Now the destination of curious visitors to Cape Cod, the North Truro Air Station maintains a unique history. Spurred by Russia testing its first atomic bomb, the North Truro Air Station was born in the early 1950s. Its location was utilized to monitor Soviet bombers, as one of the first radar listening stations.
Decommissioned, however, in the mid 1990s at the end of the Cold War, most of the land of the abandoned military site came under control of the National Park Service, and part of the Cape Cod National Seashore. Still though, its old barracks, officers’ quarters, buildings and even a bowling alley remain. While the radar dishes are no longer there, the concrete pads where they used to stand remain in the ground.
Some buildings have been renovated over the years, though many sit untouched, still standing very much as they did more than a half-century ago. Likely not safe for visitors anymore, it’s no longer possible to go inside many of the old buildings.
Even so, the public can still visit the grounds, and the Park Service does conduct regular guided tours. One of the most surprising additions is the Payomet Performing Arts Center, found on its grounds.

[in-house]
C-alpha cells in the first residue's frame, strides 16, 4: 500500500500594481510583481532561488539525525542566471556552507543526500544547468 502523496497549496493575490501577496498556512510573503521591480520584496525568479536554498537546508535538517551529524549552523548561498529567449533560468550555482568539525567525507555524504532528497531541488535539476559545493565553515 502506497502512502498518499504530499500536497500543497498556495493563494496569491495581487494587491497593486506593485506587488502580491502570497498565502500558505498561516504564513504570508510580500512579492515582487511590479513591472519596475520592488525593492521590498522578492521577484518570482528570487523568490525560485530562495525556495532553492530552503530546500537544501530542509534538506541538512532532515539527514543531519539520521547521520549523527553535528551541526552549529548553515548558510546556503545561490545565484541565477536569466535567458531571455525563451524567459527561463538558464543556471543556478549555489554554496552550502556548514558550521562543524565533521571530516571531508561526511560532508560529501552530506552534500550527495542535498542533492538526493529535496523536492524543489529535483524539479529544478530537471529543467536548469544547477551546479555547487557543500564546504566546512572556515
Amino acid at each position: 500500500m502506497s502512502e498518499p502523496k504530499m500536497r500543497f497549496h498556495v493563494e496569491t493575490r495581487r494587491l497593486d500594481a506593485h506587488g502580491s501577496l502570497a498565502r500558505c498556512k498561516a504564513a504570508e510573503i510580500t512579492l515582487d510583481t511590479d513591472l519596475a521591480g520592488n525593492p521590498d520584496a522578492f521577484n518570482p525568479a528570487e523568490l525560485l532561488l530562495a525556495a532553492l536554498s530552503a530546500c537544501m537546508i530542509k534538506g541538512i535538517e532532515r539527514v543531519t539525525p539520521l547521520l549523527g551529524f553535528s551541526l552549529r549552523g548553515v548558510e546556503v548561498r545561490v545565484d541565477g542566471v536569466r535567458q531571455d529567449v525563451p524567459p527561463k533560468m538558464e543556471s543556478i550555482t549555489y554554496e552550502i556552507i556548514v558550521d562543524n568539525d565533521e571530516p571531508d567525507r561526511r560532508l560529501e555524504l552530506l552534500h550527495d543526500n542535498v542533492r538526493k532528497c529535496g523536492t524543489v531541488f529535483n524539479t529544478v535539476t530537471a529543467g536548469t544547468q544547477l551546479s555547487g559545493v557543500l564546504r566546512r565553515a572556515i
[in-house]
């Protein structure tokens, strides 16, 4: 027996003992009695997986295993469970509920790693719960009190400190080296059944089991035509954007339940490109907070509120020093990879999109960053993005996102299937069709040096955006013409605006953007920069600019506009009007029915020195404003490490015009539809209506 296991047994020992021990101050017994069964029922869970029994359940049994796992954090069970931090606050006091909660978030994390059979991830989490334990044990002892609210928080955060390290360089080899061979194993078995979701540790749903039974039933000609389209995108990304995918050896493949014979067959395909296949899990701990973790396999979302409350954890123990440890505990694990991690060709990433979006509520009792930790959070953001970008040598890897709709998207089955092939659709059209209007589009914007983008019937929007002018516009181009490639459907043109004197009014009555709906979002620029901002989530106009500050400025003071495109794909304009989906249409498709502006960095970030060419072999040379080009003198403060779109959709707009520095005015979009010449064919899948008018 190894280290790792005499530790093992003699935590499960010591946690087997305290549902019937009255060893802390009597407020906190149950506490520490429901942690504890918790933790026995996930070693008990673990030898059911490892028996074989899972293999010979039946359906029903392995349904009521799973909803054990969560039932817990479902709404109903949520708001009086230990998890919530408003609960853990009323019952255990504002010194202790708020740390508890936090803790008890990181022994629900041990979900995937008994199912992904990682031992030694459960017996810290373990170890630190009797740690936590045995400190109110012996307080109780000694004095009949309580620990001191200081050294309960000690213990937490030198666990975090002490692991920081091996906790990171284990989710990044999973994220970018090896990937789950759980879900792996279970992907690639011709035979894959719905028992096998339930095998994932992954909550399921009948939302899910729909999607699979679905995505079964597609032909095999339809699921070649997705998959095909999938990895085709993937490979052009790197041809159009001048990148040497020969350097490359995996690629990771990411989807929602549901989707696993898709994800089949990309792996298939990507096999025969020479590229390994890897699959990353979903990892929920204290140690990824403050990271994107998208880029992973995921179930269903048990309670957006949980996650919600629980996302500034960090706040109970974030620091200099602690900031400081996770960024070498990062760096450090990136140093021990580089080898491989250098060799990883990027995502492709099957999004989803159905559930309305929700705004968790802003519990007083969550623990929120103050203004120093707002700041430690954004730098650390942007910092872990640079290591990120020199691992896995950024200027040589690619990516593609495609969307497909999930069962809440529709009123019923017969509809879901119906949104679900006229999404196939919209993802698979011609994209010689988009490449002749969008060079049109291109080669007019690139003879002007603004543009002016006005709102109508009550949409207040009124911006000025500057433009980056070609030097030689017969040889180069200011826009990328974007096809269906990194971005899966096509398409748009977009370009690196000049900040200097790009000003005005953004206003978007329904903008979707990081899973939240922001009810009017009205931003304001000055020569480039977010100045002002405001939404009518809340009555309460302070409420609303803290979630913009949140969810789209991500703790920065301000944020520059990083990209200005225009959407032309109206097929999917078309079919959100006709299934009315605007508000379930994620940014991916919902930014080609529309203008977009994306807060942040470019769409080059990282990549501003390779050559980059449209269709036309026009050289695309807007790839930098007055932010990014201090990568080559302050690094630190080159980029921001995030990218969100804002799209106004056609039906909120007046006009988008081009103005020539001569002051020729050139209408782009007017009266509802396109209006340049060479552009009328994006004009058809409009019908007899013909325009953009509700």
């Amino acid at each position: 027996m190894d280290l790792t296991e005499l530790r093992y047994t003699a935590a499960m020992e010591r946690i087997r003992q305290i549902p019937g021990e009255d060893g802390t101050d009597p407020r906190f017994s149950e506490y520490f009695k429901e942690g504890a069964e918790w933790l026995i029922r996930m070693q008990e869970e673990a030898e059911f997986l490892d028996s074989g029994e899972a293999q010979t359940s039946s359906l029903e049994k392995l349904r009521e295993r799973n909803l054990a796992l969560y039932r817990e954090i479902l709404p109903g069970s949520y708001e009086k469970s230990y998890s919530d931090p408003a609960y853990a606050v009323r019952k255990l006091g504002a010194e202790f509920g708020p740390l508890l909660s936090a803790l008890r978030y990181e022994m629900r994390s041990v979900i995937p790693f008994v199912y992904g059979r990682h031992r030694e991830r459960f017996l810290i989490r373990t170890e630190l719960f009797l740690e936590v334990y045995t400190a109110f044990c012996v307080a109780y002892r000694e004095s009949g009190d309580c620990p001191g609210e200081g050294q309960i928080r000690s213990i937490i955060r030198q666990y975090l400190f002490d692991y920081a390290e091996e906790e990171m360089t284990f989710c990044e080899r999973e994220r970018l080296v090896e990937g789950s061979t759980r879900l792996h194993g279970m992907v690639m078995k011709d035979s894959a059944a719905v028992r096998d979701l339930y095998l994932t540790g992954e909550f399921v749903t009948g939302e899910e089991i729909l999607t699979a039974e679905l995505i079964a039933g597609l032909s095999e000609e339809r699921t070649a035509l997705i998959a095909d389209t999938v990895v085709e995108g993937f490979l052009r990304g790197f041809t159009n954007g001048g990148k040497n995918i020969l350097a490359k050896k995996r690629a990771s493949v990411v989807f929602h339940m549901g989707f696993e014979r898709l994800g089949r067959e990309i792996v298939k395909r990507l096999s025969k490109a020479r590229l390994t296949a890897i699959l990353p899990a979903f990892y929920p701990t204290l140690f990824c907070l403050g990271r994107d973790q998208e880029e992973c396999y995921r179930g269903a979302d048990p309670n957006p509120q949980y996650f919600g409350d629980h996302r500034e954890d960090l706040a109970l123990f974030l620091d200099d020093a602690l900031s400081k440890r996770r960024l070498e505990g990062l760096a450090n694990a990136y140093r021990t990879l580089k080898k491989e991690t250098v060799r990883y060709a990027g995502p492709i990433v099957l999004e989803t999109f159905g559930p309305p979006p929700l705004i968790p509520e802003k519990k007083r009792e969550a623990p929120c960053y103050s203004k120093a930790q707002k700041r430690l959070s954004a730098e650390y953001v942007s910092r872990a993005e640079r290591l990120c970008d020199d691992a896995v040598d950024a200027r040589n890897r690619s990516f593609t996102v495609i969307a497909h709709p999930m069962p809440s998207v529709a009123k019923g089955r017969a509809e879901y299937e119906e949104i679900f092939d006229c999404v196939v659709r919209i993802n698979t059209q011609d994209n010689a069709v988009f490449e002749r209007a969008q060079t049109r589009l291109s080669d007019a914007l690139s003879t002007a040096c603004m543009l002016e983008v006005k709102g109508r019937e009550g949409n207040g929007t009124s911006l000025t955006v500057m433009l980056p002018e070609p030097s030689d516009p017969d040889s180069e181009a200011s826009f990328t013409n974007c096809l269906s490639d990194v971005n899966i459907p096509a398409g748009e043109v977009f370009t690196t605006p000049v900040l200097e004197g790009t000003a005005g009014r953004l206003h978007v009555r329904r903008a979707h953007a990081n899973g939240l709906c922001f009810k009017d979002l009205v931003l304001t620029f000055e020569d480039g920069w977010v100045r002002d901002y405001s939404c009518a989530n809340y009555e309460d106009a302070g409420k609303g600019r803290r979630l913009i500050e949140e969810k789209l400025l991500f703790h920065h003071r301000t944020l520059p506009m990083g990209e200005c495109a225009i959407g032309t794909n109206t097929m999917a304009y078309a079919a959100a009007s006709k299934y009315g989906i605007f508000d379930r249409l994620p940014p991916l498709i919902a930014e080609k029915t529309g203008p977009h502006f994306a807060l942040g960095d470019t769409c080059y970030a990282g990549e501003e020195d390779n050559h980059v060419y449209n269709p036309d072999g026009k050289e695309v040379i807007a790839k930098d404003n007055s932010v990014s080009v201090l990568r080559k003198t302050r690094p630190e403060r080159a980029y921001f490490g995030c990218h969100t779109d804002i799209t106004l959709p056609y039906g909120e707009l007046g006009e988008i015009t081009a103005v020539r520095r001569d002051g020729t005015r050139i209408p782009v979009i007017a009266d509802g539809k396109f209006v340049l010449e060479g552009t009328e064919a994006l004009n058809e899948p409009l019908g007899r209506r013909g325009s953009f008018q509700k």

It came as part of an effort to transform the old base into a hub for local nonprofits in the areas of art, science and education, named the Highlands Center. So far, though, that visionary North Truro project has not fully become reality, as the amount of work to fix some of the old buildings is too great.
Still, the National Park Service joins Payomet with facilities at the site, plus there’s an atmospheric research lab on the property. It’s possible someday that seasonal housing could also come to the area, or even some more affordable housing options. For now, though, many remnants of the Cape’s past continue to exist at the site of the old North Truro Air Station.